And while you’re at it, remember that all that’s worth seeing here is not in the distance. The birdwatcher’s heaven that exists in Madera Canyon extends up the mountain into this area where in addition to the birds you have a chance to see Coues white-tailed deer, black bears, and even mountain lions.
Angel of Goliad Trail
Length: 2 miles
Description: The Angel of Goliad Trail, a 2-mile hiking, bicycle, and pedestrian trail is handicapped-accessible with multiple entry points for selected distances. The trail took 10 years to complete and serves to link multiple historical sites in Goliad.
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Named after Panchita Alavez, the Angel of Goliad as so designated by the survivors of the Goliad Massacre during the Texas Revolution on March 27, 1836 where Col. Fannin and 341 of his men who were captured by the Mexican forces at the Battle of Coleto and executed under direct orders of Santa Anna.
Panchita was the wife of the paymaster of the Mexican Army and was directly and solely responsible for saving at least 28 lives during several confrontations. Those lives were that of the brave men fighting for Texas Independence.
Many Winter Texans visit Goliad State Park and comment on the natural beauty of the trail in its serene setting. Goliad State Park encompasses the restored Mission Espiritu Santo, claimed to be the very first beginning of Cattle ranching in Texas during the Spanish missionary period.
Francis Beidler Forest Four Holes Swamp Trail
State: South Carolina
Location: National Audubon Society’s Francis Beidler Forest near Harleyville
Length: 1.75 miles
Description: The National Audubon Society’s Francis Beidler Forest located in Four Holes Swamp contains within its 18,000 acres the largest remaining stand of virgin Bald Cypress and Tupelo Gum swamp forest left anywhere in the world. The Beidler Forest has been recognized as a Ramsar Wetland of International Importance, a National Natural Landmark, an Important Bird Area, and a site on the Underground Railroad.
Wander along an elevated boardwalk past ancient trees, black water swamps, clear pools, and abundant wildlife. Thousand-year-old trees and native wildlife abound in this pristine sanctuary that has been untouched for millennia. The swamp is a birding paradise with some 140 species of bird documented on the sanctuary including nesting Prothonotary Warblers from April-July and Barred Owls present year-round. Reptiles are frequently seen on the boardwalk trail during the warm months.
A 1.75-mile self-guiding boardwalk trail allows visitors the chance to safely venture deep into the heart of the swamp and experience the peace and serenity that characterizes the area, hear the sounds of birds and bugs, and take a relaxing and informative walk back in time and see a swamp the way nature intended it to be.
State: New Mexico
Location: Underground trails at Carlsbad Caverns National Park
Length: 4.2 miles
Description: The underground trail system in Carlsbad Cavern is 4.2 miles long and includes six interconnected tour routes with 2.61 miles of paved trail and 1.59 miles of flagged off-trail tour routes. The paved routes include the 1.25-mile-long Main Corridor, the 1.2-mile-long Big Room loop, and the 0.16-mile-long Kings Palace loop.
The Main Corridor is a self-guided tour that drops 750 feet from the Natural Entrance to the Big Room and takes about one hour to walk. This tour passes Bat Cave where several hundred thousand Brazilian Free-tailed bats roost between April and November. It then descends down the impressive Devils Pit and into a giant hall before passing Iceberg Rock, one of the largest breakdown blocks found in any cave and finally past the Boneyard, a mazy area that resembles a giant sponge.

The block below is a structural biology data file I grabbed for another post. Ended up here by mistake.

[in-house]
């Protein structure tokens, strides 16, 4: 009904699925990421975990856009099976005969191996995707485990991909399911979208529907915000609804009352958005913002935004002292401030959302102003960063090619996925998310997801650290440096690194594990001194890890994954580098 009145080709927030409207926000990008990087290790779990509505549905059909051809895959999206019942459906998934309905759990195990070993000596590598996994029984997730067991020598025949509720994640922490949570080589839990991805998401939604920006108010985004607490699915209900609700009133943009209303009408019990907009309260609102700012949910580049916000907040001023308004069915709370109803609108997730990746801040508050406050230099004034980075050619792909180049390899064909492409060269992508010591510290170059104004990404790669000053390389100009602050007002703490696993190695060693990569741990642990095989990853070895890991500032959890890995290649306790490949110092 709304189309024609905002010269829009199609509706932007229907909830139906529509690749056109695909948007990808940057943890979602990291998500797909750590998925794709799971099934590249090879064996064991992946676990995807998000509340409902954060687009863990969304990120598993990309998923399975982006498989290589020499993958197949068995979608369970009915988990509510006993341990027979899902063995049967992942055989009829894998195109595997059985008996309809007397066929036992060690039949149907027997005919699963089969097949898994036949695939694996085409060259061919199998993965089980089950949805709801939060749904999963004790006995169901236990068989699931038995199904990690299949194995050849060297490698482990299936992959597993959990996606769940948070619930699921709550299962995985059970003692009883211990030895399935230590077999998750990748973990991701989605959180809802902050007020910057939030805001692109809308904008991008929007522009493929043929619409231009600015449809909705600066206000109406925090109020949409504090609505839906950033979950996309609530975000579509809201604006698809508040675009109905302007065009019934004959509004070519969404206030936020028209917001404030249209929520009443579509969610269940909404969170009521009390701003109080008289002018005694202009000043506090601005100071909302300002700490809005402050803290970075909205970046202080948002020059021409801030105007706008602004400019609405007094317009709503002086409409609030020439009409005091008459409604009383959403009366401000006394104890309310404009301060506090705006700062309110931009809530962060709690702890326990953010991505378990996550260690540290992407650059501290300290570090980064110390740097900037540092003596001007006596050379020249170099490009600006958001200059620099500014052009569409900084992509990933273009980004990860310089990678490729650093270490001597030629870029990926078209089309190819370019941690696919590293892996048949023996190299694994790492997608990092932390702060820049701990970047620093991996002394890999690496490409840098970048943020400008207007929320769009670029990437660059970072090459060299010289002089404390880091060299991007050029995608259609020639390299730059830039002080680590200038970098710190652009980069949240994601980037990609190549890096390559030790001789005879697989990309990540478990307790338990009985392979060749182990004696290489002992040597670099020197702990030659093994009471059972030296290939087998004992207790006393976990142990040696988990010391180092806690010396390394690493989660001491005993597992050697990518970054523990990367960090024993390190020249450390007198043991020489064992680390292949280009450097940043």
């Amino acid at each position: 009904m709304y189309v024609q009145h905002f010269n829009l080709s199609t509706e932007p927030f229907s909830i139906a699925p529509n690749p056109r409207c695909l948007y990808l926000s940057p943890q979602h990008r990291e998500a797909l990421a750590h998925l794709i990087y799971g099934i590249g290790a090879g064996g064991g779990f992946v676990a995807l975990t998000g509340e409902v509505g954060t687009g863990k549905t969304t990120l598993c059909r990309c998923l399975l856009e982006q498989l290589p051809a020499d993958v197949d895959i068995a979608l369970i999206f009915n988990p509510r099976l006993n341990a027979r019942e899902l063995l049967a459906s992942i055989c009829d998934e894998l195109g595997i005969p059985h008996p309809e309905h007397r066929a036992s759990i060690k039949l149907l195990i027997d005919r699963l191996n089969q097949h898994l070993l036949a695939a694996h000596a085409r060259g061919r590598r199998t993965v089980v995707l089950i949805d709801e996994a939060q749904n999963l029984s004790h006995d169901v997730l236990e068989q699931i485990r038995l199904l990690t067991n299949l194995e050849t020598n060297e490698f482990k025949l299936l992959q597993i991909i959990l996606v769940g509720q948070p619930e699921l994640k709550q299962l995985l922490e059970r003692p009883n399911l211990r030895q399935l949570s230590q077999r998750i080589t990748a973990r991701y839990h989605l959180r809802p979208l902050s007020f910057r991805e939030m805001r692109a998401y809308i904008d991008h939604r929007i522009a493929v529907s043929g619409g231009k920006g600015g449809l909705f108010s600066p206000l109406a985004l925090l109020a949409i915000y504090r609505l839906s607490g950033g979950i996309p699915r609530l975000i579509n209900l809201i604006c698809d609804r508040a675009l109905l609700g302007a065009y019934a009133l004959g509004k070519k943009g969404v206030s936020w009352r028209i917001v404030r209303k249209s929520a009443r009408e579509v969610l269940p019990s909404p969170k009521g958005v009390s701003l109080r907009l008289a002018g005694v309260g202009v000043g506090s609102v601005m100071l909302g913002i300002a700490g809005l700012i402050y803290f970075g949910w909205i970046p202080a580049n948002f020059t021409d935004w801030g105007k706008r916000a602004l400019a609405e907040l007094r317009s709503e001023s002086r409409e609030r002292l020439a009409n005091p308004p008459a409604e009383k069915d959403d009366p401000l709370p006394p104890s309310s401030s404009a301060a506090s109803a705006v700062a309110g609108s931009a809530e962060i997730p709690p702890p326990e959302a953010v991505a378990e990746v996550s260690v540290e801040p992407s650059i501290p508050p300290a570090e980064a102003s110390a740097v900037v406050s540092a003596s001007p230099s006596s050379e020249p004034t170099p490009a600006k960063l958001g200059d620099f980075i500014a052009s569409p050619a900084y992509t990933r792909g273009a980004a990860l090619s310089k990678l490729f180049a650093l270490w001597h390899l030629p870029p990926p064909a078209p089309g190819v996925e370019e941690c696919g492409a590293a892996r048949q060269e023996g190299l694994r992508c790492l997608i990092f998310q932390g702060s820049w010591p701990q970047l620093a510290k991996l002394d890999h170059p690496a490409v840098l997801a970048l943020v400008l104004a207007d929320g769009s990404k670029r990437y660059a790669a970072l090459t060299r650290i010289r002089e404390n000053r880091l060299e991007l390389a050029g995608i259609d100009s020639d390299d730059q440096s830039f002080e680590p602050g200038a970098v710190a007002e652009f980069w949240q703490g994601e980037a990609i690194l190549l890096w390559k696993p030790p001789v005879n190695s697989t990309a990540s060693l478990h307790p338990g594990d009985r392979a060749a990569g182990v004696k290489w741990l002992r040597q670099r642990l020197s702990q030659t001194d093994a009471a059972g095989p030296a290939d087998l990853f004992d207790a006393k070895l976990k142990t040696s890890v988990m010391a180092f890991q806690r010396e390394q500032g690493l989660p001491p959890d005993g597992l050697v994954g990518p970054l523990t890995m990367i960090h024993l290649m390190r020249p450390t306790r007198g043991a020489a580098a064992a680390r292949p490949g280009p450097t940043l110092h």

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The Big Room self-guided tour starts at the bottom of the elevator shaft and takes 1.5 hours to make a loop back to the elevator. This tour passes some of the most scenic and iconic places found in Carlsbad Cavern including the giant stalagmites in the Hall of Giants, the Chandelier, the Jumping off Place, the historic National Geographic Pit, Top of the Cross, Bottomless Pit, the impressive vista at Rock of Ages, and the beautiful Longfellows Bathtub, Painted Grotto, Dolls Theater, and Chinese Theater.
Location: In Boston a 2.5 mile path along city sidewalks marked by a red line that connects 16 historic sites.
Length: 2.5 miles
Description: To travel back to Revolutionary Boston—to understand the people, the events, and the ideals of the 18th century—is a great leap for us today. But the sites along the Freedom Trail do speak eloquently of that time. Bostonians and other colonists shared a notion of liberty that was precious and worth fighting for. The Freedom Trail sites include scenes of critical events in Boston and the nation’s struggle for freedom.
Most of the Boston National Historical Park sites are connected by the Freedom Trail. Recognized as a National Recreation Trail, the 2.5-mile trail is a walking tour of 16 sites and structures of historic importance in downtown Boston and Charlestown. Sixty-minute tours begin at the Visitor Center at historic Faneuil Hall and cover the heart of the Freedom Trail from the Old South Meeting House to the Old North Church. Tours leave at regular intervals in the spring, summer, and fall, weather permitting.
As soon as he saw the Big Boots, Pooh knew that an Adventure was about to happen, and he brushed the honey off his nose with the back of his paw and spruced himself up as well as he could, so as to look Ready for Anything.
—A. A. Milne, Winnie-the-Pooh